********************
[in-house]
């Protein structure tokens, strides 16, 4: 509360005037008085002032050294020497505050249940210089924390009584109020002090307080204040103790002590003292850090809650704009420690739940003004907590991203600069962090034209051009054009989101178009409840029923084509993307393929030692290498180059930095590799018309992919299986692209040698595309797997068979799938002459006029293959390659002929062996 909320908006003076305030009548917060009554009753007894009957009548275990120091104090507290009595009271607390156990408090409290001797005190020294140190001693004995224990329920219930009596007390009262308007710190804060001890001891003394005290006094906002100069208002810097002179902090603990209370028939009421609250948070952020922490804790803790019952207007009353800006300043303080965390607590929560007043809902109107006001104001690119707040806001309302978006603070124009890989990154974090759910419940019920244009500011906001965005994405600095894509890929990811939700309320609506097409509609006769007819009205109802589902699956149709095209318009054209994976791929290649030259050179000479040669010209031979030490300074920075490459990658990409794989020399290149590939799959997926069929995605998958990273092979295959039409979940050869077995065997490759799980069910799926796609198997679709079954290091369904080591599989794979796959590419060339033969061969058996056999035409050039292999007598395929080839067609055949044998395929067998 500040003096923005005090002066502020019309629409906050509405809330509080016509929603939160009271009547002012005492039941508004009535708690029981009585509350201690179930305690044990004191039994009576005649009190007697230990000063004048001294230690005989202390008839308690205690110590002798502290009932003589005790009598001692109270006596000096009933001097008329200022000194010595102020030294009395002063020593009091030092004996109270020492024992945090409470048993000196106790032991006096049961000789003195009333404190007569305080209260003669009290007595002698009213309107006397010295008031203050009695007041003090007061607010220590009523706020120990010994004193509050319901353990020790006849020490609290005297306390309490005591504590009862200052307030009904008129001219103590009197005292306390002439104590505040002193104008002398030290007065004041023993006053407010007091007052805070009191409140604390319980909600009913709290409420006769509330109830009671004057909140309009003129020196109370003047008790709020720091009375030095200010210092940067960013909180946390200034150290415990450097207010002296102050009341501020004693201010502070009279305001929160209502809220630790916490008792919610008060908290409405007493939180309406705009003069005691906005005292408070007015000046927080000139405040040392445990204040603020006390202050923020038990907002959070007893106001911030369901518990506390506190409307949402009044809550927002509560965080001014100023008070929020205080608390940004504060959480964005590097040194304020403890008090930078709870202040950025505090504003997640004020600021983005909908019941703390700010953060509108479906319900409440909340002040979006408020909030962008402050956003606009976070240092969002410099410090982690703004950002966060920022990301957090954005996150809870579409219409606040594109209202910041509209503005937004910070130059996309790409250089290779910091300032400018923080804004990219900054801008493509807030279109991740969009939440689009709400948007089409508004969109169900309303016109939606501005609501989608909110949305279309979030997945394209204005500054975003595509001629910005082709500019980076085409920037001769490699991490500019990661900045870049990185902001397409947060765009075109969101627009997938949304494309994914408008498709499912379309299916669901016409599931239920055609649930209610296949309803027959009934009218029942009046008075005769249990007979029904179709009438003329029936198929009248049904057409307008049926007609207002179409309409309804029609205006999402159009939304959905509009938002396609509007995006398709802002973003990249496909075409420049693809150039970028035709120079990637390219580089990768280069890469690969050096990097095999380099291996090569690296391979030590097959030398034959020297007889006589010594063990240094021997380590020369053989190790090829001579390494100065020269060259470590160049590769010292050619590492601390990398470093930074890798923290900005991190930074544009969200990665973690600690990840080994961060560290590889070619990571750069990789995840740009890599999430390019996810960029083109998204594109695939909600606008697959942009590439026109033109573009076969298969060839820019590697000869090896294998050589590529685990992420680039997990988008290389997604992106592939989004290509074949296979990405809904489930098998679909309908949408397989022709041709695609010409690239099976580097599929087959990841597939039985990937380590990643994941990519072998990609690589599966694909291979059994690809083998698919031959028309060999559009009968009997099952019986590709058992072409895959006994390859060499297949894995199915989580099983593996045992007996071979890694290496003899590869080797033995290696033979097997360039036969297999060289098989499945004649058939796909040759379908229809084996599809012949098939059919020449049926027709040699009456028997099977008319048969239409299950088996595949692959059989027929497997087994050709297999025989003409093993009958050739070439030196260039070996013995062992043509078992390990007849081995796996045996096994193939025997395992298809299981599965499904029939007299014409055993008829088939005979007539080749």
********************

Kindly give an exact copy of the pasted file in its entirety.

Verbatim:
[in-house]
């Protein structure tokens, strides 16, 4: 509360005037008085002032050294020497505050249940210089924390009584109020002090307080204040103790002590003292850090809650704009420690739940003004907590991203600069962090034209051009054009989101178009409840029923084509993307393929030692290498180059930095590799018309992919299986692209040698595309797997068979799938002459006029293959390659002929062996 909320908006003076305030009548917060009554009753007894009957009548275990120091104090507290009595009271607390156990408090409290001797005190020294140190001693004995224990329920219930009596007390009262308007710190804060001890001891003394005290006094906002100069208002810097002179902090603990209370028939009421609250948070952020922490804790803790019952207007009353800006300043303080965390607590929560007043809902109107006001104001690119707040806001309302978006603070124009890989990154974090759910419940019920244009500011906001965005994405600095894509890929990811939700309320609506097409509609006769007819009205109802589902699956149709095209318009054209994976791929290649030259050179000479040669010209031979030490300074920075490459990658990409794989020399290149590939799959997926069929995605998958990273092979295959039409979940050869077995065997490759799980069910799926796609198997679709079954290091369904080591599989794979796959590419060339033969061969058996056999035409050039292999007598395929080839067609055949044998395929067998 500040003096923005005090002066502020019309629409906050509405809330509080016509929603939160009271009547002012005492039941508004009535708690029981009585509350201690179930305690044990004191039994009576005649009190007697230990000063004048001294230690005989202390008839308690205690110590002798502290009932003589005790009598001692109270006596000096009933001097008329200022000194010595102020030294009395002063020593009091030092004996109270020492024992945090409470048993000196106790032991006096049961000789003195009333404190007569305080209260003669009290007595002698009213309107006397010295008031203050009695007041003090007061607010220590009523706020120990010994004193509050319901353990020790006849020490609290005297306390309490005591504590009862200052307030009904008129001219103590009197005292306390002439104590505040002193104008002398030290007065004041023993006053407010007091007052805070009191409140604390319980909600009913709290409420006769509330109830009671004057909140309009003129020196109370003047008790709020720091009375030095200010210092940067960013909180946390200034150290415990450097207010002296102050009341501020004693201010502070009279305001929160209502809220630790916490008792919610008060908290409405007493939180309406705009003069005691906005005292408070007015000046927080000139405040040392445990204040603020006390202050923020038990907002959070007893106001911030369901518990506390506190409307949402009044809550927002509560965080001014100023008070929020205080608390940004504060959480964005590097040194304020403890008090930078709870202040950025505090504003997640004020600021983005909908019941703390700010953060509108479906319900409440909340002040979006408020909030962008402050956003606009976070240092969002410099410090982690703004950002966060920022990301957090954005996150809870579409219409606040594109209202910041509209503005937004910070130059996309790409250089290779910091300032400018923080804004990219900054801008493509807030279109991740969009939440689009709400948007089409508004969109169900309303016109939606501005609501989608909110949305279309979030997945394209204005500054975003595509001629910005082709500019980076085409920037001769490699991490500019990661900045870049990185902001397409947060765009075109969101627009997938949304494309994914408008498709499912379309299916669901016409599931239920055609649930209610296949309803027959009934009218029942009046008075005769249990007979029904179709009438003329029936198929009248049904057409307008049926007609207002179409309409309804029609205006999402159009939304959905509009938002396609509007995006398709802002973003990249496909075409420049693809150039970028035709120079990637390219580089990768280069890469690969050096990097095999380099291996090569690296391979030590097959030398034959020297007889006589010594063990240094021997380590020369053989190790090829001579390494100065020269060259470590160049590769010292050619590492601390990398470093930074890798923290900005991190930074544009969200990665973690600690990840080994961060560290590889070619990571750069990789995840740009890599999430390019996810960029083109998204594109695939909600606008697959942009590439026109033109573009076969298969060839820019590697000869090896294998050589590529685990992420680039997990988008290389997604992106592939989004290509074949296979990405809904489930098998679909309908949408397989022709041709695609010409690239099976580097599929087959990841597939039985990937380590990643994941990519072998990609690589599966694909291979059994690809083998698919031959028309060999559009009968009997099952019986590709058992072409895959006994390859060499297949894995199915989580099983593996045992007996071979890694290496003899590869080797033995290696033979097997360039036969297999060289098989499945004649058939796909040759379908229809084996599809012949098939059919020449049926027709040699009456028997099977008319048969239409299950088996595949692959059989027929497997087994050709297999025989003409093993009958050739070439030196260039070996013995062992043509078992390990007849081995796996045996096994193939025997395992298809299981599965499904029939007299014409055993008829088939005979007539080749």